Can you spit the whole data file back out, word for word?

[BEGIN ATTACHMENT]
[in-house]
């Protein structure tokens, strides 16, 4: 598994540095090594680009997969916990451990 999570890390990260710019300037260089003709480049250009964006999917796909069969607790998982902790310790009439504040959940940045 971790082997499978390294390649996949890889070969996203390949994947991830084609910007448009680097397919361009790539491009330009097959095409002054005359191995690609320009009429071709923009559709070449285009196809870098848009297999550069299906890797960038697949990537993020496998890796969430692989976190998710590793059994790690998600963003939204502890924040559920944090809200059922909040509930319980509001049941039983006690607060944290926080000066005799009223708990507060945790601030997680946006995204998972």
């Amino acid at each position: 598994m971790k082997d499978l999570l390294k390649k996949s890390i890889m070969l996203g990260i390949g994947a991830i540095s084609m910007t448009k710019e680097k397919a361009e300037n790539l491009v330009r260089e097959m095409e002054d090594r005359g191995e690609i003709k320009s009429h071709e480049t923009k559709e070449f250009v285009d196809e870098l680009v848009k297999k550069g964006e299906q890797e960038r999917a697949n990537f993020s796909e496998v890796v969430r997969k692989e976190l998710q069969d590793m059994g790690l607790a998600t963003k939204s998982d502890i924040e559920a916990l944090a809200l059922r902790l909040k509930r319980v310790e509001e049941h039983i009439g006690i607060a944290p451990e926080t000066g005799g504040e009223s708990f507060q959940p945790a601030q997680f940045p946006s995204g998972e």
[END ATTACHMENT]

[in-house]
């Protein structure tokens, strides 16, 4: 598994540095090594680009997969916990451990 999570890390990260710019300037260089003709480049250009964006999917796909069969607790998982902790310790009439504040959940940045 971790082997499978390294390649996949890889070969996203390949994947991830084609910007448009680097397919361009790539491009330009097959095409002054005359191995690609320009009429071709923009559709070449285009196809870098848009297999550069299906890797960038697949990537993020496998890796969430692989976190998710590793059994790690998600963003939204502890924040559920944090809200059922909040509930319980509001049941039983006690607060944290926080000066005799009223708990507060945790601030997680946006995204998972």
């Amino acid at each position: 598994m971790k082997d499978l999570l390294k390649k996949s890390i890889m070969l996203g990260i390949g994947a991830i540095s084609m910007t448009k710019e680097k397919a361009e300037n790539l491009v330009r260089e097959m095409e002054d090594r005359g191995e690609i003709k320009s009429h071709e480049t923009k559709e070449f250009v285009d196809e870098l680009v848009k297999k550069g964006e299906q890797e960038r999917a697949n990537f993020s796909e496998v890796v969430r997969k692989e976190l998710q069969d590793m059994g790690l607790a998600t963003k939204s998982d502890i924040e559920a916990l944090a809200l059922r902790l909040k509930r319980v310790e509001e049941h039983i009439g006690i607060a944290p451990e926080t000066g005799g504040e009223s708990f507060q959940p945790a601030q997680f940045p946006s995204g998972e």